(Host) Commentator Bill Seamans reflects on patriotism, veterans and paying taxes.
(Seamans) Like millions of others at this time of year, I licked the envelope, put on the stickum stamp (the one with the waving American flag) and mailed the check to our friends at the IRS. Instead of resenting the income tax hit as I have in the past, this time I felt the least I could do was to gratefully mail off my contribution with the hope that, even though it’s like just a grain of sand on the seashore, it will somehow help pay for more and better care for our deserving veterans after President Bush substantially cut their benefits over the next ten years.
Then, with my conscience filled with thoughts of income tax patriotism, I kept running into that disturbing story of how other Americans are avoiding their income taxes openly, blatantly and legally. Our friends at the IRS tell us that some of our largest corporations, and some very wealthy individuals, continue to avoid at least $75 billion tax dollars a year via their phony paper headquarters or residences established offshore in the Bermuda and Cayman Islands tax havens. [It’s] a tough story to take while our young service people were being killed or wounded in Iraq.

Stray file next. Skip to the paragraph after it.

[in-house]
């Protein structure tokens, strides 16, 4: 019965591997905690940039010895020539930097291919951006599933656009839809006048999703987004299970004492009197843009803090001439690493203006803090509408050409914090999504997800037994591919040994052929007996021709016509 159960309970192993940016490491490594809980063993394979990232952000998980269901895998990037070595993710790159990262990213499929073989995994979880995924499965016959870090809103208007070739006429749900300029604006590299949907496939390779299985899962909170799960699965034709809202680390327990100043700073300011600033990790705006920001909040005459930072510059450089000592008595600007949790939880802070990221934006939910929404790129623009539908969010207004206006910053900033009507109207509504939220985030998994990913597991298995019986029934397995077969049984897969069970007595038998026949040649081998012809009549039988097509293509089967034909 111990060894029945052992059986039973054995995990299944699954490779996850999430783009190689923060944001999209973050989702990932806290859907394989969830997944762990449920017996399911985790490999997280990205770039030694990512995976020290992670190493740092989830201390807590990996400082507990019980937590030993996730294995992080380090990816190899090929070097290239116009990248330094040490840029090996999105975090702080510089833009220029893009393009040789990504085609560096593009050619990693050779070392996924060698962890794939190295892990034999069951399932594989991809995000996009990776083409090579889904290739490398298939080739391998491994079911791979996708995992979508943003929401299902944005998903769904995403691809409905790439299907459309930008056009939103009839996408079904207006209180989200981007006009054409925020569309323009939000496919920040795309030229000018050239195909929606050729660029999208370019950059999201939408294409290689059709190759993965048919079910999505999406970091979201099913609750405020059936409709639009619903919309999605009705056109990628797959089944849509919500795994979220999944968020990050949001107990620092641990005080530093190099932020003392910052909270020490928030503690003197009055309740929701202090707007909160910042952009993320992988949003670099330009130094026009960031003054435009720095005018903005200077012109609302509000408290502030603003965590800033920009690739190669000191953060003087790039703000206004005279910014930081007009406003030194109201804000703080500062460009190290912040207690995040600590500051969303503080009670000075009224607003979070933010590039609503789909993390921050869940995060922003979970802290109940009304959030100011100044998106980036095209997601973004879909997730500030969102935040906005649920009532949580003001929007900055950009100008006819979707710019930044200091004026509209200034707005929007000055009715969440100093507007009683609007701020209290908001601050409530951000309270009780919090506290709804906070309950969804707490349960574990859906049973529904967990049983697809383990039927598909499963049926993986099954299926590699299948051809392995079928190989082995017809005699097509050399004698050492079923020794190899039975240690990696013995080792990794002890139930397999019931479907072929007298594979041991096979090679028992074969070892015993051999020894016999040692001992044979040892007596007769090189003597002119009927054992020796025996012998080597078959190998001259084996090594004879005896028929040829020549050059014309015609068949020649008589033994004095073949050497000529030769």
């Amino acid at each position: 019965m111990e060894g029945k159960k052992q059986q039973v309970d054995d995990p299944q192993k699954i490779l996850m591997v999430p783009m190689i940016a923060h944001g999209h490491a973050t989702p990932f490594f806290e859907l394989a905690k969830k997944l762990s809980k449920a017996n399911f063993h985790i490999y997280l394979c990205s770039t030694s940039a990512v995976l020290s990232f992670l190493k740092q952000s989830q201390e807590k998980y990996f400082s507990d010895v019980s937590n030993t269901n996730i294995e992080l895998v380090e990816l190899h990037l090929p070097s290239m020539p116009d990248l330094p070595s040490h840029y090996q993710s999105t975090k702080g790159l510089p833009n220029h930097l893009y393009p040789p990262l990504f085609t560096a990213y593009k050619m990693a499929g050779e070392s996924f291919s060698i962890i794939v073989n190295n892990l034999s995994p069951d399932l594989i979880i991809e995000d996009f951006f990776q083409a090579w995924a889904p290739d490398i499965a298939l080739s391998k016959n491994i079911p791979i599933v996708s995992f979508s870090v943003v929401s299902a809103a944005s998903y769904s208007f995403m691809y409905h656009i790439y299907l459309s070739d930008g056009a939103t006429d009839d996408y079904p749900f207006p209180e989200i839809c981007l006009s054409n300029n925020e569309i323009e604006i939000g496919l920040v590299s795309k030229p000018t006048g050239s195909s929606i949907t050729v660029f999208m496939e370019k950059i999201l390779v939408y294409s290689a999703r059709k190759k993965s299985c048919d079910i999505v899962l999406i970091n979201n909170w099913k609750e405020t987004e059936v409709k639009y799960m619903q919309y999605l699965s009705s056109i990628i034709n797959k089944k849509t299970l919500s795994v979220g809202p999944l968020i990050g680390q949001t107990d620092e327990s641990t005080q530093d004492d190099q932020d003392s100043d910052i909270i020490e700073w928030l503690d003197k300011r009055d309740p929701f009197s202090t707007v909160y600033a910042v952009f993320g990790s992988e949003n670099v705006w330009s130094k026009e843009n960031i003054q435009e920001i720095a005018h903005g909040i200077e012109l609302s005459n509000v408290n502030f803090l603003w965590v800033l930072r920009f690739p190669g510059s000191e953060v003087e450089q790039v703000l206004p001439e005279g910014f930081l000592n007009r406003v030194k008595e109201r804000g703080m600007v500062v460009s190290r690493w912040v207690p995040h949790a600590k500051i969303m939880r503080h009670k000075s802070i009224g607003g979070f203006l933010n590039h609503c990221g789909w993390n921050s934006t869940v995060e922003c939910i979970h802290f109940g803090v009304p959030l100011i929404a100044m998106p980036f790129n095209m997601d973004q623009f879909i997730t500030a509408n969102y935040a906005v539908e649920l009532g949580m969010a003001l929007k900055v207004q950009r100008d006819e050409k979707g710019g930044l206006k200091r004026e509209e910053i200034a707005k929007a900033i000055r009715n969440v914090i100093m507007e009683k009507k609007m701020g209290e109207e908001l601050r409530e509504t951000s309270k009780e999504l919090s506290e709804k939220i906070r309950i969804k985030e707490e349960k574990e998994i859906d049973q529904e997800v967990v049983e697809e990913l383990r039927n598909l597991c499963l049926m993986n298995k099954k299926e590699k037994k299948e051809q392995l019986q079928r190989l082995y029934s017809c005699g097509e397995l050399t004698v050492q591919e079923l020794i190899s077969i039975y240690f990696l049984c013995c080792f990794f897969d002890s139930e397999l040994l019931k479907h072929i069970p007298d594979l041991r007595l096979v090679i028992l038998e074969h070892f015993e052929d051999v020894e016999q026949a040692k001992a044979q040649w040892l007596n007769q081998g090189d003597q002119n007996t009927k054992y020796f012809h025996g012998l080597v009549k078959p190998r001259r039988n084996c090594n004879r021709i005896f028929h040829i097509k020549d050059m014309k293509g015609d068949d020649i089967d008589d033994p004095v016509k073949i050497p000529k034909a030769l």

While the story has been reported here and there, it has not been given the big media push nor resulted in the public outrage I had expected and, admittedly, had hoped for. It’s the shamefully familiar story of politics superceding patriotism. Both houses of Congress voted to bar those tax cheating corporations from bidding on very lucrative homeland security and defense contracts. But the Republican leadership stripped the measure from the homeland security bill in a closed conference. So the offshore tax dodgers can get those contracts worth billions and continue to legally avoid their income .
Meanwhile, Republican House leaders, Speaker Dennis Hastert and Majority Leader Tom Delay, are blocking a vote on the Corporate Patriot Enforcement Act which would crack down on the offshore tax cheaters. Congress watchers say the bill would pass overwhelmingly if Hastert and Delay allowed it to come to the floor. The Nation commentary magazine observed recently that “Even the war wasn’t enough to goad the Bush administration into taking on its tax-dodging allies, nor has the call to sacrifice had any dampening effect on payoffs to party contributors.”
Anyway, I’m glad I put that American flag stamp on my income tax the other day.
This is Bill Seamans.
Award-winning journalist Bill Seamans is a former correspondent and bureau chief for ABC News in the Middle East.